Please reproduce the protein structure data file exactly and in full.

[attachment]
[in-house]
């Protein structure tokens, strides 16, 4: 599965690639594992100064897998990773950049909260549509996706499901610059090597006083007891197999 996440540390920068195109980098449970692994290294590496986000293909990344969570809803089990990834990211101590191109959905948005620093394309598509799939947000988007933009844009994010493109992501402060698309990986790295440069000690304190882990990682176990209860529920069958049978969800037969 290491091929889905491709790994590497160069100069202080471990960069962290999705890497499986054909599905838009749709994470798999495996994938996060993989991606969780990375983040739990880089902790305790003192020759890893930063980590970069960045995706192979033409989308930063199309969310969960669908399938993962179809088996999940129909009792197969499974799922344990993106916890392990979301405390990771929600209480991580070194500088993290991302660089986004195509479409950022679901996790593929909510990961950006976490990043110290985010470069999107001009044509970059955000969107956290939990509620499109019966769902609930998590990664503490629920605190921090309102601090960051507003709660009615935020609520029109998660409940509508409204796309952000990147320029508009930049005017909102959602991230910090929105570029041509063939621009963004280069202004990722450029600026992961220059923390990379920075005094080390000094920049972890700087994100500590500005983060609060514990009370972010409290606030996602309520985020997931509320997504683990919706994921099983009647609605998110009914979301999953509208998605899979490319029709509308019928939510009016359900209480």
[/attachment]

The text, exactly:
[in-house]
């Protein structure tokens, strides 16, 4: 599965690639594992100064897998990773950049909260549509996706499901610059090597006083007891197999 996440540390920068195109980098449970692994290294590496986000293909990344969570809803089990990834990211101590191109959905948005620093394309598509799939947000988007933009844009994010493109992501402060698309990986790295440069000690304190882990990682176990209860529920069958049978969800037969 290491091929889905491709790994590497160069100069202080471990960069962290999705890497499986054909599905838009749709994470798999495996994938996060993989991606969780990375983040739990880089902790305790003192020759890893930063980590970069960045995706192979033409989308930063199309969310969960669908399938993962179809088996999940129909009792197969499974799922344990993106916890392990979301405390990771929600209480991580070194500088993290991302660089986004195509479409950022679901996790593929909510990961950006976490990043110290985010470069999107001009044509970059955000969107956290939990509620499109019966769902609930998590990664503490629920605190921090309102601090960051507003709660009615935020609520029109998660409940509508409204796309952000990147320029508009930049005017909102959602991230910090929105570029041509063939621009963004280069202004990722450029600026992961220059923390990379920075005094080390000094920049972890700087994100500590500005983060609060514990009370972010409290606030996602309520985020997931509320997504683990919706994921099983009647609605998110009914979301999953509208998605899979490319029709509308019928939510009016359900209480």